Why? Because I think I read on here that Fred said to.

    I trust Fred.

    Good luck.
     
  12. TX Archer

    TX Archer
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    You're not the only one!

    I just started loading .223 so, as always, I read everything I could but still couldn't decide. Then I read where Fred said he gives a "light crimp". So that's what I went with. A light crimp.
     
    #12 TX Archer, Jul 26, 2012
    Last edited: Jul 26, 2012
  13. Hoser

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    Nope. I run about .005 neck tension and mainly use Hornady 55s and Sierra heavies.

    If you crimp, be sure all your brass is the exact same OAL. If some brass is longer that will result in more crimp as there is more brass to crimp.

    Even on my Full Auto 223 and 300 Whisper ammo I don't crimp.
     
  14. ColoCG

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    I agree with Hozer. I don't crimp any rifle rounds. No crimp, no problems in ar's, good accuracy.
     
  15. freakshow10mm

    freakshow10mm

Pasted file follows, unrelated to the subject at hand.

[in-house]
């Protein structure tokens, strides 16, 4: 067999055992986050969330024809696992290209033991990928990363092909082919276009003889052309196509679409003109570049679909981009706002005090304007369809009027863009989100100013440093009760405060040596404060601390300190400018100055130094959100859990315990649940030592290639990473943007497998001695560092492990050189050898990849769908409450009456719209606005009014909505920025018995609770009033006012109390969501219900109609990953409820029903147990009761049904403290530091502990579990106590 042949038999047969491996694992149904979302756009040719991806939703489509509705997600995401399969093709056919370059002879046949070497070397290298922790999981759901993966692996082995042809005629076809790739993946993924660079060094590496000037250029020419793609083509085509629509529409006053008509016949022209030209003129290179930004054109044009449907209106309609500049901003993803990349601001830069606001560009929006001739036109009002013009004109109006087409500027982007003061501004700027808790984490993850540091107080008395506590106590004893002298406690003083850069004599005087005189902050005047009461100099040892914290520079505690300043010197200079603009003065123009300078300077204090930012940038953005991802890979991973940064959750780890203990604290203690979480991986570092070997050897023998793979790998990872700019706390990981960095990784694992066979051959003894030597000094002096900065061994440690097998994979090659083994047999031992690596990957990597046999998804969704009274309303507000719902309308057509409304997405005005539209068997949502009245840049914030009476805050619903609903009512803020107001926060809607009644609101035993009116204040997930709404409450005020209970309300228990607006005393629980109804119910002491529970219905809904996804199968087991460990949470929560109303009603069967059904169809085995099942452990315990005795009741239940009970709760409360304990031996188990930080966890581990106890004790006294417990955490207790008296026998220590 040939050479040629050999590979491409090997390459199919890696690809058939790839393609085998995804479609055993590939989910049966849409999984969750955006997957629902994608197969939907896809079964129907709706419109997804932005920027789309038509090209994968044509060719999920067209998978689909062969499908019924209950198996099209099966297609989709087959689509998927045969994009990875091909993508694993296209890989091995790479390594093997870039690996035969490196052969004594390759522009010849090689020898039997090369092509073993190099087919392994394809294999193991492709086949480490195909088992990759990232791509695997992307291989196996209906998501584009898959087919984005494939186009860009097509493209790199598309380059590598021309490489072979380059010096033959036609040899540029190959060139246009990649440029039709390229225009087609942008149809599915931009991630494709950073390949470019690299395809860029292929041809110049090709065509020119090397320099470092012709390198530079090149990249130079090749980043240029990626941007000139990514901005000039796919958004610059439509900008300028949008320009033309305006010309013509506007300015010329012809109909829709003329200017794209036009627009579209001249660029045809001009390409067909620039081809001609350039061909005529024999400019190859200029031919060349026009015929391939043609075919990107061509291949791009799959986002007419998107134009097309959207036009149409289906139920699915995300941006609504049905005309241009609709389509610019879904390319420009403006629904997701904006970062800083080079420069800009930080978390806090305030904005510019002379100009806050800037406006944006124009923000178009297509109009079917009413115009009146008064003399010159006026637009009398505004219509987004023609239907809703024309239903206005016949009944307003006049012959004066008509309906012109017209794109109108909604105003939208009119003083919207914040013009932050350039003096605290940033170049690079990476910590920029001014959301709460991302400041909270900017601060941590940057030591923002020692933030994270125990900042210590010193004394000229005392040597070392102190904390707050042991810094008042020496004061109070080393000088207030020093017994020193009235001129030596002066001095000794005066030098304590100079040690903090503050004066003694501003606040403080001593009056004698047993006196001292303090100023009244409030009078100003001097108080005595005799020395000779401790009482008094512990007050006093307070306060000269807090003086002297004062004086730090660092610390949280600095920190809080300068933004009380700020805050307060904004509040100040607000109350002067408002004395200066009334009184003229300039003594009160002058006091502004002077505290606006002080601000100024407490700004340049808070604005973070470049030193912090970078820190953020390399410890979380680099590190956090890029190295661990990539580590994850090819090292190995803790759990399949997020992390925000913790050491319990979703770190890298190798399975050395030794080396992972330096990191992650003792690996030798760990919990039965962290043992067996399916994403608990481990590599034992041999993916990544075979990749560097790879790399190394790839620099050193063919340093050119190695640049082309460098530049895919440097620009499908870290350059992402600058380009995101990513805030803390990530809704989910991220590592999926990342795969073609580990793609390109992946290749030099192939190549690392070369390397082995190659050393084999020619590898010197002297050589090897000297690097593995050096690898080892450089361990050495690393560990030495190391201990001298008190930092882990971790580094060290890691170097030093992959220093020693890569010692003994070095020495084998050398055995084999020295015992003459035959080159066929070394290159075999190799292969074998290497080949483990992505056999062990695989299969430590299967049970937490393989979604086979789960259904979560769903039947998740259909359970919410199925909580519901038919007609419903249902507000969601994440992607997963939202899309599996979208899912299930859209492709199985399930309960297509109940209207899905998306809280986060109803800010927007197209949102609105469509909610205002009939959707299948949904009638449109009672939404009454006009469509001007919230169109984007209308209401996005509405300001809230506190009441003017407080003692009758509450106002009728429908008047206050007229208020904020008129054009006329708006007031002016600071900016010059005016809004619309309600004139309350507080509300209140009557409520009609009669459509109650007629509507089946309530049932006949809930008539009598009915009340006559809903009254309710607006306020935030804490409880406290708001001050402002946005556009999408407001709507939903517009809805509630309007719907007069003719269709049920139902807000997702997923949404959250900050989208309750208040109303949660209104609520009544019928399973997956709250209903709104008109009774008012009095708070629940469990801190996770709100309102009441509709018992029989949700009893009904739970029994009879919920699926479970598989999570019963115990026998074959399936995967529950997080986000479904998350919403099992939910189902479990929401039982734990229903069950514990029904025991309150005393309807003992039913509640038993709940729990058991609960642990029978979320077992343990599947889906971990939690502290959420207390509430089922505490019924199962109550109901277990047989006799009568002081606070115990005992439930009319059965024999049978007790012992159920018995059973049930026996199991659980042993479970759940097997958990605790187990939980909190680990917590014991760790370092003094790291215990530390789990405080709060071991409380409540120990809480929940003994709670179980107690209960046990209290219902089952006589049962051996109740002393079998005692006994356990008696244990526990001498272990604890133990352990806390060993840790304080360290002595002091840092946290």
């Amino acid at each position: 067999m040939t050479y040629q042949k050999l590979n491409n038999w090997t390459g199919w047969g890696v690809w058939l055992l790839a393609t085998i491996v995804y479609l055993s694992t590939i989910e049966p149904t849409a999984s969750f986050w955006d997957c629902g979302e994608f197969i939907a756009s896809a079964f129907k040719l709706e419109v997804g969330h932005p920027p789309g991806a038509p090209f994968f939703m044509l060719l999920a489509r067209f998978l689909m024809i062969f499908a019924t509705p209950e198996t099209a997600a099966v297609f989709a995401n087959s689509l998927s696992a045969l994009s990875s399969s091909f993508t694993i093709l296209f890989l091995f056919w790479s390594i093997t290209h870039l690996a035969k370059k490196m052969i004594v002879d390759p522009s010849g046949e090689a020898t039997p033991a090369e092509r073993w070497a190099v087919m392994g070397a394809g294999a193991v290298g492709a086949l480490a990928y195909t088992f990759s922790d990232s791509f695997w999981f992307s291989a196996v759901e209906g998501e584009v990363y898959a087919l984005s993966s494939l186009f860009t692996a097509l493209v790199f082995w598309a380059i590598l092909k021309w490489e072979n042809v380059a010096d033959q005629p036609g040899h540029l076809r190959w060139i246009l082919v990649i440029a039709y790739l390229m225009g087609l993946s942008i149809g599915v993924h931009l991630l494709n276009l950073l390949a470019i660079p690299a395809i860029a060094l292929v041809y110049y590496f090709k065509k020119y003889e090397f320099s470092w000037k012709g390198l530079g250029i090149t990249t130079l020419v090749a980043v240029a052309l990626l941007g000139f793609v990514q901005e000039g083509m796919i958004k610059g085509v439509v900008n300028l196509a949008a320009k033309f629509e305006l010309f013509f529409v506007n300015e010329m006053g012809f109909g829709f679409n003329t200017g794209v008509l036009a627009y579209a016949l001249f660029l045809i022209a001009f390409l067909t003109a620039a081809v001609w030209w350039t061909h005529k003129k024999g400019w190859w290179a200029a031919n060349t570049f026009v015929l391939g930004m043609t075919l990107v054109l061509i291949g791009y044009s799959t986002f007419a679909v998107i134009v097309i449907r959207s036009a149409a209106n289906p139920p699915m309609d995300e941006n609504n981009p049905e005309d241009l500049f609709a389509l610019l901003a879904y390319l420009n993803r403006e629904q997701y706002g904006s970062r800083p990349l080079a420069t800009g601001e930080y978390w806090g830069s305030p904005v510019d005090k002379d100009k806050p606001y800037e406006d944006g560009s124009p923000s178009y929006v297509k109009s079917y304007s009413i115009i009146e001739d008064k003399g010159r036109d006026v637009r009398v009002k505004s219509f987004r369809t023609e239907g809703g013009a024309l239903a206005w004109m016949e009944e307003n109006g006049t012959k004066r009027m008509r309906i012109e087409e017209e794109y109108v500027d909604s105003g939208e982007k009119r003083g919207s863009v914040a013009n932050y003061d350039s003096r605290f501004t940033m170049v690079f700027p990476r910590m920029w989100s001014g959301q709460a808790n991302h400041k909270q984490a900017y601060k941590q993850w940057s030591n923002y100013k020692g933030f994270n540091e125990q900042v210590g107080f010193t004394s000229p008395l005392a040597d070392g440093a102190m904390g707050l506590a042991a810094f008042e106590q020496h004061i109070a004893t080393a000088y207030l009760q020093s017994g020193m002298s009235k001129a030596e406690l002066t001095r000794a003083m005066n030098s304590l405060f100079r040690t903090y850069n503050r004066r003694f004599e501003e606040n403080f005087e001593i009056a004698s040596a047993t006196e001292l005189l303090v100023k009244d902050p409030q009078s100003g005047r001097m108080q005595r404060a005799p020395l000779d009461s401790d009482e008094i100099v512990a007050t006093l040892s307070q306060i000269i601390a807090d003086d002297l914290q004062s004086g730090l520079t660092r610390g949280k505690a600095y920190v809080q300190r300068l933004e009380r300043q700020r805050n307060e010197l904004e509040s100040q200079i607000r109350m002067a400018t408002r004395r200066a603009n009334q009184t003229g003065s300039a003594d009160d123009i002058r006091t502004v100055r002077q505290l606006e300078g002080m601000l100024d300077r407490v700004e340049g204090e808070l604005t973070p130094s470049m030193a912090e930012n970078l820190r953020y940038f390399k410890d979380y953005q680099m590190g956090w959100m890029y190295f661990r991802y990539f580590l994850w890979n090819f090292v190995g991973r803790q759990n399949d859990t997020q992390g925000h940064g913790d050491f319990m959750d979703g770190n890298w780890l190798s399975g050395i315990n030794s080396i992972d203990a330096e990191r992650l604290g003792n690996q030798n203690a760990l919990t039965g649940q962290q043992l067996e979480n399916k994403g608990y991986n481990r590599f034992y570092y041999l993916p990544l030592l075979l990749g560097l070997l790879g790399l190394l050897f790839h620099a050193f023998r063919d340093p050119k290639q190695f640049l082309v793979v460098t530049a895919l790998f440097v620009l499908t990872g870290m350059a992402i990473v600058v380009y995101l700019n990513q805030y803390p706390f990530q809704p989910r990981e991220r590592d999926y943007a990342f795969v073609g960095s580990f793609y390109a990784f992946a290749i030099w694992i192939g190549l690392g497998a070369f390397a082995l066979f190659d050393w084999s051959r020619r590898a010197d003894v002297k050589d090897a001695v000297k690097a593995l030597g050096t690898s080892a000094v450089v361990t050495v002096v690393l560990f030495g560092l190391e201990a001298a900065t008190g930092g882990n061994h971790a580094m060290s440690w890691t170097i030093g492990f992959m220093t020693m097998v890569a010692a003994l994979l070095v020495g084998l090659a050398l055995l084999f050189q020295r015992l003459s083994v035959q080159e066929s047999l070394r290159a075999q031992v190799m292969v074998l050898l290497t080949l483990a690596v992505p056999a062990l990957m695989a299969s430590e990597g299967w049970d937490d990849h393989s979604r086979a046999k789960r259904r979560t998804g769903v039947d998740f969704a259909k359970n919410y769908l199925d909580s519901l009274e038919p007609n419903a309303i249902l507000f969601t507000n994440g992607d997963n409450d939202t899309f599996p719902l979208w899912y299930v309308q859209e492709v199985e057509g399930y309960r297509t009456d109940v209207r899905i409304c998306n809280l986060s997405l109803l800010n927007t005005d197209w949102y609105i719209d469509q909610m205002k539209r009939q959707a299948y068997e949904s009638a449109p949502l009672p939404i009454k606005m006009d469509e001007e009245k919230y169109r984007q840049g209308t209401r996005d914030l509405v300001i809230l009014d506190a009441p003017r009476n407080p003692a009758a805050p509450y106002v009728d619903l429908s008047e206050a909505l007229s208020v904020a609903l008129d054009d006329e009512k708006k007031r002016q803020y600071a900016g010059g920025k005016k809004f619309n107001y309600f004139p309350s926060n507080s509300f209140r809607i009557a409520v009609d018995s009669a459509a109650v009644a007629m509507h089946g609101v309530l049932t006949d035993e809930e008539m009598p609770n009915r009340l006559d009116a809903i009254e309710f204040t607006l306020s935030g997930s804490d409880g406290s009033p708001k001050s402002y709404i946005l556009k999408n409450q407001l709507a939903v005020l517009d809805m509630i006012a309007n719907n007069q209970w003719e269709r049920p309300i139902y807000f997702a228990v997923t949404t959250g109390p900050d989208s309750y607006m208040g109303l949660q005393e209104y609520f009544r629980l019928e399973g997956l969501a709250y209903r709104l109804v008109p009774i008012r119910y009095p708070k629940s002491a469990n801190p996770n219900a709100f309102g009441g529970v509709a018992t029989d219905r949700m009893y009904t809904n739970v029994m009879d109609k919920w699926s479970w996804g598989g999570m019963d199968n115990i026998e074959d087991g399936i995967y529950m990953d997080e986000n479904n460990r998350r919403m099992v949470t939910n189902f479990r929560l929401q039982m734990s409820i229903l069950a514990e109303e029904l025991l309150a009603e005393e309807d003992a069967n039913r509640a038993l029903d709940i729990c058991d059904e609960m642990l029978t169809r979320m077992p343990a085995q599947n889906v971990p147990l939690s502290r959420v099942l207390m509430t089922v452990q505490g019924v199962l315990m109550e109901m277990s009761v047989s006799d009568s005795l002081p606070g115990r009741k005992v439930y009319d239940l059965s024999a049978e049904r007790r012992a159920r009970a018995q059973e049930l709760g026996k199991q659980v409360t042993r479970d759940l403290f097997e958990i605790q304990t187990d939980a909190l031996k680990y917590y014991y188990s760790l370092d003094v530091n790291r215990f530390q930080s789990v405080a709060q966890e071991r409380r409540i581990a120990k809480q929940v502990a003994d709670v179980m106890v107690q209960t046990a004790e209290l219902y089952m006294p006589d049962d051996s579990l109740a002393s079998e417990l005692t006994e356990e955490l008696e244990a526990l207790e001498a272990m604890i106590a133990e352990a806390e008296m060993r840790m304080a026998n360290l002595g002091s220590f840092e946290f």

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    That's my choice. I use a Redding FL bushing sizer die with .245" bushing. Fired many thousands of rounds through my post- '86 M16 without issue.
    Only cartridges used in rifles I crimp are used in leverguns.
     
  16. fredj338

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    I run a very, very light crimp, really just ironing out the case mouth a bit. I don't really see the need unless you rechamber rounds often, I have not seen any significant bullet setback. A 0.002" setback is within bullet nose variation.
     
  17. smanocchio

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    I tried the same thing with some sierra 69gr BTHP's (locked bolt back, inserted mag, and released bolt) and they did not move at all. Tried another hornady 55gr FMJBT and it moved .002-.003 OUT of the case.

    I think I will start giving the hornady's a light crimp (its just plinking ammo anyways). Is it ok to use a smaller OAL to reach the cannelure? Currently at about 1.250 the case mouth is just barely on the cannelure.
     
    #17 smanocchio, Jul 27, 2012
    Last edited: Jul 27, 2012
  18. Boxerglocker

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    I've concluded the same... I run just a slight crimp in my AR ammo just for the reason described by Fred. I an constantly rechambering rounds in matches and training drills.
     
  19. SilverCity

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    Most major ammo manufacturers use at least a light crimp.

    SC
     
  20. fredj338

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    Only with bullets that have cannelurs. Pull some match ammo, no place to crimp a SMK.:dunno: